What is Sam Altman’s biometric project?

Recently, OpenAI CEO Sam Altman took to Twitter to formally re-introduce Worldcoin, a project of his that was eclipsed by the popularity of ChatGPT.

About Worldcoin

  • It is an initiative to create a digital network in which everyone can claim some kind of stake, and join the digital economy.
  • Using a device called “Orb,” Worldcoin volunteers known as ‘Orb operators’ scan a person’s iris pattern to collect their biometric data and help them get a World ID through the World app.
  • Worldcoin claims it is building the “world’s largest identity and financial public network” open to people worldwide.

Working of Worldcoin

  • The users need to be willing to scan irises and/or get their own irises scanned.
  • Volunteers sign up to be “Orb operators” in their locality and receive basic training and a biometric device with which to scan irises.
  • Orb operators can even rent out the Orb to others to let them scan eyeballs as well.
  • Those who have their irises scanned and collect a World ID can use this to claim the WLD crypto, which they may use for transactions or hold on to the asset in the hope that its price might rise, as it did after launching.
  • However, users can also buy or sell WLD without getting scanned or using the app.
  • In return for signing up more people to the Worldcoin network, Orb operators get WLD, which is a token based on the Ethereum blockchain.
  • Ethereum has a native coin, Ether, which is the second-largest crypto by market capitalisation.
  • However, anyone can create a token which runs on the Ethereum blockchain. WLD is one such cryptocurrency.

Biometrics involved

  • Worldcoin explained that it wanted to include everyone in its network and that using biometric information to avoid duplication was a valid method for this.
  • The company claimed that India had “proven the effectiveness of biometrics” through its Aadhaar system.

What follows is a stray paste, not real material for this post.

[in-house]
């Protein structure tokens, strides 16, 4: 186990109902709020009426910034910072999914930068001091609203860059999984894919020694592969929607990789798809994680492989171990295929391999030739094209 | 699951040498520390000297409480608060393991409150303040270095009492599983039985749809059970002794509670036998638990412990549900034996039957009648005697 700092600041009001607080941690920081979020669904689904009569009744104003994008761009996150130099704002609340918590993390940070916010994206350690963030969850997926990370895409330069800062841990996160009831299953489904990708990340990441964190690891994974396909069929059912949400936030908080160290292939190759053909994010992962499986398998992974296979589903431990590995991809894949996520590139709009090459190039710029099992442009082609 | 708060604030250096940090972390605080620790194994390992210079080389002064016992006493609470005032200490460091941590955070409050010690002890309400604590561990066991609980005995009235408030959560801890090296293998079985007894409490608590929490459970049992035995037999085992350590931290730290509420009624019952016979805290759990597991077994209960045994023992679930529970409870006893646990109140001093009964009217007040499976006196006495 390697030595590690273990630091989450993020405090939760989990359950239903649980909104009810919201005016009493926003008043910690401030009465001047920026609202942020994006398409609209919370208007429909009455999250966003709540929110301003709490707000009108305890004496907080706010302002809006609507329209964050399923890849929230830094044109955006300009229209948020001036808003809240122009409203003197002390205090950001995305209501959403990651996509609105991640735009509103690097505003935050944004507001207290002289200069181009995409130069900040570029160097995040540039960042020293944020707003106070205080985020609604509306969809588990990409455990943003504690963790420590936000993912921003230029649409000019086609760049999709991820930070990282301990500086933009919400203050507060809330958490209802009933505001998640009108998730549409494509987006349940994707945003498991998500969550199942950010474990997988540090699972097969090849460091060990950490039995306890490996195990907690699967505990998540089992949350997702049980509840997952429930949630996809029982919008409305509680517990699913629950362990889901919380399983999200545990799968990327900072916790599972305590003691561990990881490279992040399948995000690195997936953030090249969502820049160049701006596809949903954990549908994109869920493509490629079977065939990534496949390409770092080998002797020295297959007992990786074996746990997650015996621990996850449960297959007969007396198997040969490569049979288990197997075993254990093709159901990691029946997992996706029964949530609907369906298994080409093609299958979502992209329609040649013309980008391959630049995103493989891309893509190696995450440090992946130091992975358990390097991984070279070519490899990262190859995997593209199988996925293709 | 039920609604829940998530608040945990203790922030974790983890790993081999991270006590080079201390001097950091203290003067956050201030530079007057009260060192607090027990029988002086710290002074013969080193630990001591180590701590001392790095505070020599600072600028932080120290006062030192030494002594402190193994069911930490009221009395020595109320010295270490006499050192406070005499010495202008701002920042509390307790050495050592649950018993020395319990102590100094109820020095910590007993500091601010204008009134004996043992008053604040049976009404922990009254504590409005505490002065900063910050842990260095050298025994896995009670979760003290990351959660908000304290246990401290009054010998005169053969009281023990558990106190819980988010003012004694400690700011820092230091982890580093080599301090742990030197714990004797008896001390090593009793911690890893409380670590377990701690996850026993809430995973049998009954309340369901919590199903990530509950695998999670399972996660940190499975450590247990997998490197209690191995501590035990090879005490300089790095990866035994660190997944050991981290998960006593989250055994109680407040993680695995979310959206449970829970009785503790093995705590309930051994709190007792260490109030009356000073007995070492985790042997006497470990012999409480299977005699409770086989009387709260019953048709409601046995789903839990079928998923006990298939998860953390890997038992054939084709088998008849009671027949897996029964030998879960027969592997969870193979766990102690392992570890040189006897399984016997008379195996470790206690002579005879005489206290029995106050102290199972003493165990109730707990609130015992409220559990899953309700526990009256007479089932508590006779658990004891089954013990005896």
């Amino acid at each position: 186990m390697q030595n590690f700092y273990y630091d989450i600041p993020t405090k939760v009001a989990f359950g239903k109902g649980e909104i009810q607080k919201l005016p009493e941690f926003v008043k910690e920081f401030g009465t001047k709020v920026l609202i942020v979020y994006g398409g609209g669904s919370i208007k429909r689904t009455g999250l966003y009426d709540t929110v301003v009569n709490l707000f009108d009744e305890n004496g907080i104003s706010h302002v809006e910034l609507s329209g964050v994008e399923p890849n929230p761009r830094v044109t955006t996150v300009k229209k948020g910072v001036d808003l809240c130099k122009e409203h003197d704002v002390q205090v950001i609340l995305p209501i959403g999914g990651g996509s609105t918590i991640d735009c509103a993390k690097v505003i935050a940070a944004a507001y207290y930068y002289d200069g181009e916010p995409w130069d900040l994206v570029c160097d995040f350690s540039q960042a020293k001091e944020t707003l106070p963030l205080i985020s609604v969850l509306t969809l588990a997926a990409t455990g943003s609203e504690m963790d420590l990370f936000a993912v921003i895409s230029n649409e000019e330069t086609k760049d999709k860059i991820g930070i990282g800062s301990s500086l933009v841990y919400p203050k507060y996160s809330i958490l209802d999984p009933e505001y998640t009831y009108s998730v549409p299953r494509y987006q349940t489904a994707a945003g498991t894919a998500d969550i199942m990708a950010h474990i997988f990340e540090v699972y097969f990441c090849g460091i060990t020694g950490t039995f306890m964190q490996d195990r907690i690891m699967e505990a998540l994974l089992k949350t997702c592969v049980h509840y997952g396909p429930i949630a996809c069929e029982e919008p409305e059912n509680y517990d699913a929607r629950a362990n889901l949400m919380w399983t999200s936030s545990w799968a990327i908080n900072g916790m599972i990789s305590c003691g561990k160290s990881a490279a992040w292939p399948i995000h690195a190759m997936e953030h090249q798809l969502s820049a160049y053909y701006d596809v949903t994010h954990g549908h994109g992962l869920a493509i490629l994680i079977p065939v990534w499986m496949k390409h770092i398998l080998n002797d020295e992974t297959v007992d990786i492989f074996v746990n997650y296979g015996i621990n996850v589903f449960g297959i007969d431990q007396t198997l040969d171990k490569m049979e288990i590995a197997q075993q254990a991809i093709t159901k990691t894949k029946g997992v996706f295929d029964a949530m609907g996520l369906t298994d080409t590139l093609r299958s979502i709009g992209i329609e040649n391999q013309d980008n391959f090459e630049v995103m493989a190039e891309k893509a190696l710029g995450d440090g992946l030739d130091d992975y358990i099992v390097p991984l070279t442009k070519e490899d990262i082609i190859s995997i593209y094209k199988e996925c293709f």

• Worldcoin notes that Aadhaar IDs stopped people from signing up multiple times to benefit from social welfare schemes.
  • The company said that it uses a technology known as zero-knowledge proofs (ZKPs) to maintain users’ privacy.
  • Worldcoin has also said it is fully compliant with Europe’s General Data Protection Regulation (GDPR).
  • People who are interested in obtaining a World ID do not need to reveal their names, phone numbers, email addresses, or residential addresses in order to do so.
  • Images collected by the Orb are used to generate a unique iris code.
  • By default these images are immediately deleted once the iris code is created, unless the user opts in to Data Custody.

Criticism and concerns

  • Worldcoin was criticised long before its re-launch.
  • A whistleblower ointed out that even if a person’s biometric scans were deleted for privacy reasons — as Worldcoin said it would do — the unique identifier for the scan would match future scans of the same person’s eyes.

Worldcoin and India

According to the company website, it has. Worldcoin lists 18 locations, largely in Delhi, Noida, and Bangalore, where Orb operators are scanning people’s eyes. Some locations include popular malls and metro stations in these cities.


  • It is able to answer “follow-up questions” and is also able to “admit its mistakes, challenge incorrect premises, and reject inappropriate requests.”
  • It is derived from the GPT 3.5 series of language learning models (LLM) that the company has developed.
  • Generative Pre-trained Transformer is a type of computer language model that makes use of deep learning strategies to generate text that is eerily similar to that produced by humans based on the information that is fed into the model.
  • Because the model is trained to predict what will come next, one can technically have a ‘conversation’ with ChatGPT. This is due to the fact that the model is trained to predict what will come next.
  • Reinforcement Learning from Human Feedback, also known as RLHF, was another method used to train the chatbot.


  • While the Worldcoin project’s ambition to create a secure digital identity system is commendable, it has also given rise to legitimate privacy concerns.
  • The collection and storage of biometric data, such as iris scans, raise questions about the potential misuse of this sensitive information.
  • Additionally, the idea of a global identification system may lead to fears of surveillance and centralized control over personal data.